Upgrades and Mods
Equipment Upgrading and Modification
When most people think about upgrading their hifi equipment, they usually think about going out and buying the latest and the greatest. Of course every year many brands bring out new models with extra features and better performance. But how is this better performance achieved? Usually it is by newer internal electronic components becoming available which supersede older ones. These are components such as capacitors, IC’s and the like. Changing the older, existing parts for newer ones with better performance is one of the most popular ways of bring more life to your current equipment. Upgrades can be done to all sorts of equipment, such as CD / SACD players, pre-amps, power amps, DAC’s (digital to analog converters) and even speakers.
Starting at the beginning of the audio chain is usually the best, so that means upgrading your source units. CD players are the most popular devices to be modified. Internal components that can be replaced include capacitors in the signal path, op-amps (simply put, these are IC’s used in the analog output stage to filter and boost the signal) and the master clock (used to keep all the digital signals in time with each other). Analog upgrades can improve the tonal qualities of a unit and improve clarity. Using a camera analogy, it is like correcting the colour balance. Units can even be tuned to suit different listening preference, such as warmer or cooler sound.
Digital upgrades are mainly centred on the master clock. Being the heart of most digital systems, installing a very high accuracy clock keeps everything tightly controlled. Many people say that digital is digital and there is nothing that can be done to improve it, but that is not true. Sure the ones and zeros are all the same but it is the timing between them that is the issue. This is commonly referred to as jitter. Poor timing will result in smearing of the signal. Again comparing to cameras, a good clock is akin to having a sharper image. More definition and more clarity is often the result. These upgrades also apply to standalone transports and DAC’s and are also relevant for all digital sound sources.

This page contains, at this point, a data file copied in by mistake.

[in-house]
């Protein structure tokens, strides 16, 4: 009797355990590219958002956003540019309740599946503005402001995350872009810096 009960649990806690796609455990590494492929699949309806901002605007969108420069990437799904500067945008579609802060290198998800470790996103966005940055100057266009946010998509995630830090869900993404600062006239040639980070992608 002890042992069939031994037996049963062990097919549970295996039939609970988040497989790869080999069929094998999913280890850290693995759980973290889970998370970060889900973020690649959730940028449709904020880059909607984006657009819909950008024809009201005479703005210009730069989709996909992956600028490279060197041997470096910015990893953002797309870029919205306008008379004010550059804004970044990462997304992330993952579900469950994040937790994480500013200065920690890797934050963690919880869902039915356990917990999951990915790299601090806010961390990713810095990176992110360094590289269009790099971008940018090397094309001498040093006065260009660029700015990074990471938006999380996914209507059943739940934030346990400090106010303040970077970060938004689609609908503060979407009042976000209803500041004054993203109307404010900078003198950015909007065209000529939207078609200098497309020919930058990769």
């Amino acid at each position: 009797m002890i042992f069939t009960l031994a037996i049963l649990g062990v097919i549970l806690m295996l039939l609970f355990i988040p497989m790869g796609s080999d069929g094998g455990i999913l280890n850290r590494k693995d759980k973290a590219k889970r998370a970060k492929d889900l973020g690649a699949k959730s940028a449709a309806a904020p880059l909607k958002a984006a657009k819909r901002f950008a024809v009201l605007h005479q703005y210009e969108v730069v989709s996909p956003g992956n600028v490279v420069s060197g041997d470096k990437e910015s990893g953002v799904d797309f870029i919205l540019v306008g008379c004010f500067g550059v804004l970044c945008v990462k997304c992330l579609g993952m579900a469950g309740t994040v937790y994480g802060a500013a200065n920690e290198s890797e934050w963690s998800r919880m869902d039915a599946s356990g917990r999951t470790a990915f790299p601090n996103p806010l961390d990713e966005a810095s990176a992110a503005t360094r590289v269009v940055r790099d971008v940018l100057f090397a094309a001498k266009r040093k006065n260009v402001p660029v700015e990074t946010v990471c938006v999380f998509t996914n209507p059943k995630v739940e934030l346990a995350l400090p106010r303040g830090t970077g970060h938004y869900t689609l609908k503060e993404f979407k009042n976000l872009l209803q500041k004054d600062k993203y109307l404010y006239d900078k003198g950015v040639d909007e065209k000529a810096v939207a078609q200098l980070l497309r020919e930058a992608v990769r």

Amplifiers and pre-amps can also be upgraded but not usually to the same extent as source units. Signal input circuitry is the main area as again op-amps may be able to be upgraded along with signal capacitors. Power supply improvements can help as well, especially if the existing one is not so good. This can include faster and lower noise diodes, improved noise filtering and better capacitors. You can sometimes change existing capacitors to larger and faster ones or if this is not possible, add bypass capacitors to the existing ones for greater high frequency noise filtering. Better RCA sockets and binding posts are simple upgrades that go well with good quality cables.
Loudspeaker crossovers and connections can be upgraded. Better quality terminals or binding posts can often easily be fitted and internal wiring can be changed to something better. The internal crossovers are one prime area for modification that can result in major improvements. Often cheap capacitors are used and these can be changed over for better quality versions. Many different types are available and at various price points. Resistors are also changeable, inductive types are often used and can be detrimental to the sound. Metal oxide (MOX) varieties have extremely low inductance. Even the coils can be changed if the existing types use non-air cores; these can saturate can cause distortion to the sound. It is important however to know what you are doing. Crossover designs often use specific parts for special reasons, changing them for something else may alter the crossover points and the audio levels resulting in an unbalanced sound.
So why don’t manufacturers use the better quality parts to start with? Cost. That is the simple answer. A small increase in parts cost during manufacturing can result in a large increase at the retail sales point. So everything part is carefully costed. Since buying the parts after you have the unit means there is little mark-up and hence they can be fitted for less that it would have cost if the manufacturer had used them in the first place.
Warning: You must be qualified to make any changes to your equipment as many devices run off 240V and hence can be lethal. If in any doubt, don’t do it; seek the help of a professional. Wrong parts in the wrong spot can also cause damage, so you must be 100% sure about what you are fitting. Most manufacturers will also void their warranties once any upgrades have been done; some others will still fix the unit provided the modification hasn’t caused the problem.
Upgrade costs can vary considerably depending on what you are having done and how far you want to go. It is quite feasible to turn a reasonable quality unit into a high-end version that would normally cost many, many times more for a lot less. Low cost upgrades can also have value; new op-amps for example can be quite cheap and have a dramatic effect on the sound. Specialist upgraders can be found on the Internet along with a huge range of parts and modules suitable for upgrades.